The Essential Charles Bruce explores the clear, direct verse and vernacular imagination of Maritime poet Charles Bruce, whose practical, no-nonsense lyrics audaciously eschewed the trappings of modernist poetry.
About the authors
CHARLES BRUCE was born and raised in Port Shoreham, Nova Scotia. After graduating from Mount Allison University he worked as a journalist, first for the Halifax Chronicle Herald. After working as a war correspondent in Europe during the Second World war, he moved to Toronto where he was the general manager of the Canadian Press news agency. His six volumes of poetry won him the 1951 Governor-General's award for Poetry. The Channel Shore is Bruce's only novel.
Carmine Starnino is the author of three collections of poems: The New World (which was nominated for the A. M. Klein Prize for Poetry and the Gerald Lampert Memorial Award), Credo (winner of the C A A Jack Chalmers Poetry Award), and With English Subtitles. His reviews and essays have appeared in a wide range of newspapers, magazines and literary journals, including the Globe and Mail, the Montreal Gazette, Matrix, Arc and The Montreal Review of Books. Starnino is the editor of Vehicule Press` Signal imprint, poetry editor at Canadian Notes and Queries, and editor-in-chief of Maisonneuve. Starnino lives in Montreal.
- Runner-up, eLit Awards
Excerpt: The Essential Charles Bruce (by (author) Charles Bruce; selected by Carmine Starnino)
Nova Scotia Fish Hut
Rain and blown sand, and southwest wind
Have rubbed these shingles crisp and paper-thin.
Something has stripped these studding-posts and pinned
Time to the rafters. Where the woodworm ticked
Shick shick shick shick
Steady and secretive, his track is plain:
The fallen bark is dust; the beams are bare.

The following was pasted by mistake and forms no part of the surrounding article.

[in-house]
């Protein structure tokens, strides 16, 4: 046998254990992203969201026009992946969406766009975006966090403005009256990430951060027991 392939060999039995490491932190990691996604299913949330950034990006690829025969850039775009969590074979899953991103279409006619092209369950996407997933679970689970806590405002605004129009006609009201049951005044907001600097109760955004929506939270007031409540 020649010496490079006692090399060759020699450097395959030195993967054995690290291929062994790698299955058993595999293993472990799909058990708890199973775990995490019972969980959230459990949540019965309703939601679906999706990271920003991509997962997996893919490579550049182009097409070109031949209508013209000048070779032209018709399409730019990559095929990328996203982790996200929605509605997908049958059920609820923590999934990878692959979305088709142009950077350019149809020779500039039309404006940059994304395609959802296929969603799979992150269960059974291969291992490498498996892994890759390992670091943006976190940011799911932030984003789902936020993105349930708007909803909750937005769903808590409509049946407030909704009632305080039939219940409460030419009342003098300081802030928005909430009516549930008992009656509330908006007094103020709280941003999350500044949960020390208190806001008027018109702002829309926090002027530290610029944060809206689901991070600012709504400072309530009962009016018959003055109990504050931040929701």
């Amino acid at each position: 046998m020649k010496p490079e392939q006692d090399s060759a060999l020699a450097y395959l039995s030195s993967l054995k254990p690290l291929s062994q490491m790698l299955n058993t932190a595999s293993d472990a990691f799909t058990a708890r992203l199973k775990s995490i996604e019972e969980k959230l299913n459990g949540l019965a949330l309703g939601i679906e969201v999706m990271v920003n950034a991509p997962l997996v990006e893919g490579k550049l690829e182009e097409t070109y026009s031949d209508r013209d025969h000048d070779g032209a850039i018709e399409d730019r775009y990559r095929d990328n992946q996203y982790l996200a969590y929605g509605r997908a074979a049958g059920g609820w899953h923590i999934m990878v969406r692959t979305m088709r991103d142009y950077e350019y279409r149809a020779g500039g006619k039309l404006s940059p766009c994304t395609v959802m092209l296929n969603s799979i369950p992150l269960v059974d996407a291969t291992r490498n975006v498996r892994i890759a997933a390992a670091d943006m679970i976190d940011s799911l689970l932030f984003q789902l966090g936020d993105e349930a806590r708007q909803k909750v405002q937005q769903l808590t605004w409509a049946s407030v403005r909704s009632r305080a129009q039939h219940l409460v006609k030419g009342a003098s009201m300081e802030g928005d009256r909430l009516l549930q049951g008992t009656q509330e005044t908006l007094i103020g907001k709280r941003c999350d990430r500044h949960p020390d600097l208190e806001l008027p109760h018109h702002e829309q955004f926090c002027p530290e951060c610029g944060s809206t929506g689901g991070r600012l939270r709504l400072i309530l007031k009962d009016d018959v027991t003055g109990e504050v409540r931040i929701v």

Bare as the bare stone of this open shore,
This building grey as stone. The filtered sun
Leaks cold and quiet through it. And the rain,
The wind, the whispering sand, return to finger
Its creaking wall, and creak its thuttering door.
Old, as the shore is. But they use the place.
Wait if you like: someone will come to find
A handline or a gutting-knife, or stow
A coiled net in the loft. Or just to smoke
And loaf; and swap tomorrow in slow talk;
And knock his pipe out on a killick-rock
Someone left lying sixty years ago.
He stands and walks as if his knees were tensed
To a pitching dory. When he looks far off
You think of trawl-kegs rolling in the trough
Of swaying waves. He wears a cap against
The sun on water, but his face is brown
As an old mainsail, from the eyebrows down.
He has grown old as something used and known
Grows old with custom; each small fading scar
Engrained by use and wear in plank and spar,
In weathered wood and iron, and flesh and bone.
But youth lurks in the squinting eyes, and in
The laughter wrinkles in the tanbark skin.
You know his story when you see him climb
The lookout hill. You know that age can be
A hill of looking; and the swaying sea
A lifetime marching with the waves of time.
Listen-the ceaseless cadence, deep and slow.
Tomorrow. Now. And years and years ago.
Other titles by Charles Bruce
Other titles by Carmine Starnino
The Book of Malcolm
My Son's Life with Schizophrenia
The Essential John Glassco
Selected Poems 1997-2016
The Best Canadian Poetry in English 2012
Essays & Reviews on Contemporary Poetry
This Way Out
New Canon, The
An Anthology of Canadian Poetry